Gender roles, ethics, and you

Australian bower birds

By Joe America

I have become so Filipinized that I watched the black dressed women at the Golden Globe Awards with some amazement. I felt that we . . . that is, the Philippine people . . . are just soooo, sooo far away from that kind of high-powered, organized righteousness that defends women against improper male aggression. I mean, the leading women’s rights organization in the Philippines, Gabriela, backs a president who makes rape jokes and suggests to military troops that they can take women as rewards. Trafficking in women and even girls, and child porn, are major businesses in the Philippines. They are far more damaging than drugs in my estimation.

Well, we learn at an early age that boys and girls on the way to becoming men and women have certain expectations forced on them by peers and the opposite sex. Men are to be strong and women are to be alluring. That is the way of mating. Like the Australian bower bird that builds a lavish and colorful nest to attract a mate, we men are expected not to be wimps, but to be aggressors who seek out dates and mates. And women lay their traps for us with short skirts and bouncing bosoms, and occasionally well-read minds that tease us intellectually.

These are our social roles. They consume us for a lifetime.

Yet, when we go to work at our job, a new set of standards comes into play that tries to ‘tame’ the social behaviors we’ve learned, neutralize them, and put both men and women on an objective, equal playing field. These are ethical norms or rules. Men and women are respectful of one another and ought not engage in sexual play. Men’s aggression . . . as protested at the Golden Globes . . . is wholly not acceptable. Women teasing men is wholly not acceptable.

But it is not so black and white, is it? Both sexes enjoy flirtations. Women in business suits can be quite alluring in high heels and salon-honed good looks. Men who lead companies are self-confident and can’t just set aside that confidence because a bunch of Pollyanna protesters want prudery in the work place. Their personality is strong . . . what so many women want and impose upon men through their alluring behavior growing up . . . and a 60-year old CEO is just an 18-year old mail room clerk with less staying power.

In the Philippines, not only do men and women have social roles, a different dynamic exists here in that wealth and poverty meet to make rich men . . . often foreigners, but also powerful Filipinos with mistresses in tow . . . attractive to women of little hope and money, or who are ambitious. So male power is magnified and the righteous women’s movement is mostly irrelevant. If women rise to power in the Philippines, it is because they are strong, smart, and – often – privileged.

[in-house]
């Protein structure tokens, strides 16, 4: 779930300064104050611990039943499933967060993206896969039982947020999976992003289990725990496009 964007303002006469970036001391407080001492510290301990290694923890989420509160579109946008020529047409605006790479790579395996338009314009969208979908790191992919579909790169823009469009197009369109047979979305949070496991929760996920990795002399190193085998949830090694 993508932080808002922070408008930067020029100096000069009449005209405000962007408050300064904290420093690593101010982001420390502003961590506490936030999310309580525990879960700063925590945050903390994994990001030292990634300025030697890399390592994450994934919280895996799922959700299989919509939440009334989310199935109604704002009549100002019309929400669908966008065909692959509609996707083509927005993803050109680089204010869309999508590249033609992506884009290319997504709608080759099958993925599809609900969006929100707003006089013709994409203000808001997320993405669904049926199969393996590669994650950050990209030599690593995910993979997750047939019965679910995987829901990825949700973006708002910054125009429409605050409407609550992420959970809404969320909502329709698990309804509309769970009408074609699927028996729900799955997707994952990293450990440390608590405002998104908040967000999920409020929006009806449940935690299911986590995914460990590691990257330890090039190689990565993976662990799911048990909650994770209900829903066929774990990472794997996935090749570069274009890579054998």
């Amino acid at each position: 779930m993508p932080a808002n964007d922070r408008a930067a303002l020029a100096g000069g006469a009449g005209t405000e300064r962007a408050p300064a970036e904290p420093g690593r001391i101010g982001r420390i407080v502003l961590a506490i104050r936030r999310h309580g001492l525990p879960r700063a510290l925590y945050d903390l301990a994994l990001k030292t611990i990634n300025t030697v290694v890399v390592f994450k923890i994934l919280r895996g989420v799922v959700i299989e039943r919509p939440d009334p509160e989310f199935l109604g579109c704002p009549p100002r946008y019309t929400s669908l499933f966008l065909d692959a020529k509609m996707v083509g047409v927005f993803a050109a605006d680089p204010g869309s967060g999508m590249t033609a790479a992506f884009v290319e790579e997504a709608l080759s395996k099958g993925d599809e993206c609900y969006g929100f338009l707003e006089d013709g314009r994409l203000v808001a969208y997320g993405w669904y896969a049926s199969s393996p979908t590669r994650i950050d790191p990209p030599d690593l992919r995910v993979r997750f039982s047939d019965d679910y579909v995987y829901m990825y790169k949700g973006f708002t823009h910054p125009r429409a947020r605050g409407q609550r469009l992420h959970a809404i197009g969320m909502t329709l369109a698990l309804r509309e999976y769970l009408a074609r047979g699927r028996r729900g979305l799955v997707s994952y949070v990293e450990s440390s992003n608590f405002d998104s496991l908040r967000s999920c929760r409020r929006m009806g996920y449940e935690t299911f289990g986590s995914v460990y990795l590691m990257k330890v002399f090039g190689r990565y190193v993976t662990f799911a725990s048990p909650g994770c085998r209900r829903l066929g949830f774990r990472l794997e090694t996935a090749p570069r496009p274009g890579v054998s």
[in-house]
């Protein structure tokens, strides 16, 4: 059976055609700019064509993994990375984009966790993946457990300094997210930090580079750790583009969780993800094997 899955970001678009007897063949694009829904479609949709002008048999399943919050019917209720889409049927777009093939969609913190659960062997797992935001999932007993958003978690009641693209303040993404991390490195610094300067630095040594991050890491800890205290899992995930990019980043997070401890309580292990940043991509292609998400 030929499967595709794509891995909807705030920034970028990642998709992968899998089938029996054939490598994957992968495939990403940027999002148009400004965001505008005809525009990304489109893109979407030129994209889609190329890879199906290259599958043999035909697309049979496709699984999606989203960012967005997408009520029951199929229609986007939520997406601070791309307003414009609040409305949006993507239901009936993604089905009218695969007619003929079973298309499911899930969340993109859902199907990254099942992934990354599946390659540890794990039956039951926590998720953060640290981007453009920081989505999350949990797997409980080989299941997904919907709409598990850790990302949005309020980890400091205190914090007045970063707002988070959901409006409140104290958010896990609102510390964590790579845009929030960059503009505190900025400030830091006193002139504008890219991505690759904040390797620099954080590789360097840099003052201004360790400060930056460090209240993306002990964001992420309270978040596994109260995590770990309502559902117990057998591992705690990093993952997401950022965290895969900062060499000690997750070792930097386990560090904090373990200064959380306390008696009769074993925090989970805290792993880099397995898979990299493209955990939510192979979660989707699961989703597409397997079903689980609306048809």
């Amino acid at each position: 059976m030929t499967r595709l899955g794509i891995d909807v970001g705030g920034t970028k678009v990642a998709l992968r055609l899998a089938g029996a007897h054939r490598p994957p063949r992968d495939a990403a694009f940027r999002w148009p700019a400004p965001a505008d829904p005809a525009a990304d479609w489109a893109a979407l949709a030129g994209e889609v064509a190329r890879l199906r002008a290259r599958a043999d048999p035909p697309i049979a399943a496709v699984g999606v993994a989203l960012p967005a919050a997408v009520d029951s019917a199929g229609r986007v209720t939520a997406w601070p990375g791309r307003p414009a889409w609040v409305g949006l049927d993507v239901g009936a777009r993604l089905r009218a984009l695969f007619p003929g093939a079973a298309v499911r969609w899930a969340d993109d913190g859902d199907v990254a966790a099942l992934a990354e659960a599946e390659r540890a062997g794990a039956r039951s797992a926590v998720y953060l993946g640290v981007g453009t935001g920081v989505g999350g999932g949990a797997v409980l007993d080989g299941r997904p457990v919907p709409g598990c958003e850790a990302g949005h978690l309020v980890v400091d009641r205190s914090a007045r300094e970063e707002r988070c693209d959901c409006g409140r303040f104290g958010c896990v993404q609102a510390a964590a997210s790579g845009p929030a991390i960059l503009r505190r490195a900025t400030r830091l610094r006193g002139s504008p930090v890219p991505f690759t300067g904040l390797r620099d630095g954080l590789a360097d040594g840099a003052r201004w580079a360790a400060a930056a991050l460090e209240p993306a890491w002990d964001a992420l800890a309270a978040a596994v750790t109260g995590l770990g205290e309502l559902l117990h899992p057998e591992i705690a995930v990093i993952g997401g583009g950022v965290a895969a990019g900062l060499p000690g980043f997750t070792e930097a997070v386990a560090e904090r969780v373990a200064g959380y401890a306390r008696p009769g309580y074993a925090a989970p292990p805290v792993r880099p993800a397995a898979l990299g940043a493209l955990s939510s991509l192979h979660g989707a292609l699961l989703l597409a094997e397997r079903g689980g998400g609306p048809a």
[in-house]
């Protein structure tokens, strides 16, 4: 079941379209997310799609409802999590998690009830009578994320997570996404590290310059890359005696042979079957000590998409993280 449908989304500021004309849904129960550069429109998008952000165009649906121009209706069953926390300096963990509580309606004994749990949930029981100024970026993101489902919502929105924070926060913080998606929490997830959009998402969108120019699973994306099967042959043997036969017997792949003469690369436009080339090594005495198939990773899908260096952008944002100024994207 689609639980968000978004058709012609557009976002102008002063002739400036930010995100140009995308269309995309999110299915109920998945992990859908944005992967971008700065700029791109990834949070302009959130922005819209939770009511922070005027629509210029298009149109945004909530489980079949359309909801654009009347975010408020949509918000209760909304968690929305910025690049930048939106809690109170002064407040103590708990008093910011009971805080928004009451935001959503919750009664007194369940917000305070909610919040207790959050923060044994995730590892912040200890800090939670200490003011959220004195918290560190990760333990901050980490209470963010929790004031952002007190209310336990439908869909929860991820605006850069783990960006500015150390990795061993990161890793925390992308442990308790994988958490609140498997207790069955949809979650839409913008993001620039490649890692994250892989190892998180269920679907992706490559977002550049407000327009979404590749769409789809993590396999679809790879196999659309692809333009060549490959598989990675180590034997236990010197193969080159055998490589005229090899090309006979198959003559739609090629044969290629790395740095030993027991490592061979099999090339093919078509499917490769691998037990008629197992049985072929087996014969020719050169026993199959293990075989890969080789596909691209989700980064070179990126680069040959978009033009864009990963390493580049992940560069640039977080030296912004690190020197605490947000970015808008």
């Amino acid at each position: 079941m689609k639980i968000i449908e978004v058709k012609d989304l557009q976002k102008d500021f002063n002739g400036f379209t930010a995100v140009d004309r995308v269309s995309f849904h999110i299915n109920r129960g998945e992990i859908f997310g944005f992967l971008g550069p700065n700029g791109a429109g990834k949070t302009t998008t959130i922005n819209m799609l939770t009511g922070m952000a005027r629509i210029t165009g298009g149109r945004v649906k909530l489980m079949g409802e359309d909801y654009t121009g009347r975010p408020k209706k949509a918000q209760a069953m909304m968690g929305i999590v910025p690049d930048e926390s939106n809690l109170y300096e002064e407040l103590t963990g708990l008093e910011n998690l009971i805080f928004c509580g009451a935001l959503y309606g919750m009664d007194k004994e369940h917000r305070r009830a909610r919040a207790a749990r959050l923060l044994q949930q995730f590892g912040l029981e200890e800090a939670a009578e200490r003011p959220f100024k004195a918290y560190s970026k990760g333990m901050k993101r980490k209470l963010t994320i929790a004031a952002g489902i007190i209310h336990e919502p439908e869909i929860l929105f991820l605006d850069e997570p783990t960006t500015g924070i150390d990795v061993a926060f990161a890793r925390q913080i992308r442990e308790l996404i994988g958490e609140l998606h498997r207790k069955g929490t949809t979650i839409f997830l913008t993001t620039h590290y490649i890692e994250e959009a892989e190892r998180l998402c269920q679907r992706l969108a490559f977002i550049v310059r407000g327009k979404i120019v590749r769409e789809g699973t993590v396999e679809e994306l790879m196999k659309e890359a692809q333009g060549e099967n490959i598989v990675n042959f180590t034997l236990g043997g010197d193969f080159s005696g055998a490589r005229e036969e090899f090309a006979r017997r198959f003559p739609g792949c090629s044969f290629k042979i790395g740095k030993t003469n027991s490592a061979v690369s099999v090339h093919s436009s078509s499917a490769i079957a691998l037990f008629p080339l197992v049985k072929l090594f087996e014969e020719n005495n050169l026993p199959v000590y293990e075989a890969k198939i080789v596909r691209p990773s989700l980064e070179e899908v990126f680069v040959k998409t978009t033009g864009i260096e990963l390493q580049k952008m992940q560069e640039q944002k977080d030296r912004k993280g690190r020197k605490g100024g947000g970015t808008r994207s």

President Duterte is admired for his bad manners. That we can see.

So what is a person to do? What are you to do? What am I to do?

Well, I go with ethical prudery on the job, and play a social role outside the workplace that complements what my wife provides. Like good cooking, as an example. I know my role. I stay out of the kitchen but am an able player at the dining table. I also stay out of other people’s bedrooms and let them make their own choices as to partners and lifestyle.

My working ‘job’ right now is to edit a blog that is read by many people. Some commenters . . . men in the main . . . make remarks that I delete, usually having to do with sex and women . . . well, one woman, mainly, Mocha Uson . . . as the target of their ummm, aggressive language. I do this knowing that Mocha Uson is herself an aggressor on many levels, and ought to be able to receive as well as dish out anything. But my job, in the arena of ethical editing, is to protect Mocha Uson from male aggression.

In a bar, my readers can say what they want to other guys, or to Mocha herself.

But here, not.

And now I turn the discussion over to readers, expecting that you will use discretion to discuss social and workplace norms, not sex. Get the distinction?

What do you think about Filipino male and female roles, both in the work place and in personal life? Do you think President Duterte’s values are wholesome as most Filipinos apparently do? Or do you think the ladies of the Golden Globes are on a better track?

I’d suggest that, in the Philippines, poverty amplifies indiscretions of behavior both in the workplace and outside, and I’d suggest that government, in the main, does a lousy job of advocating for equal behavior on the job or kind behavior outside of it. Both of the root causes of bad behavior can be addressed by government acts, to alleviate poverty and to set a better example in ethical disciplines across the board.


68 Responses to “Gender roles, ethics, and you”
  1. arlene says:

    I think that nowadays, men and women have equal roles in the workplace. There are gifted, talented and smart ones out there. You’ve mentioned Mocha Uson, I think she does not represent the typical Filipina, she might be aggressive but when she talks….ah….just imagine the rest. Good morning Joeam.

  2. karlgarcia says:

    JP mentioned the “Me too movement”.
    Sexual harassment may soon be minimized.
    Social-media harassment will soon be addressed,as well.

    I complained one time of the exagerrated politicsl correctness segment of our society.

    I might review or re-evaluate my position on the matter, we might need to support that segment and not shun it.

  3. josephivo says: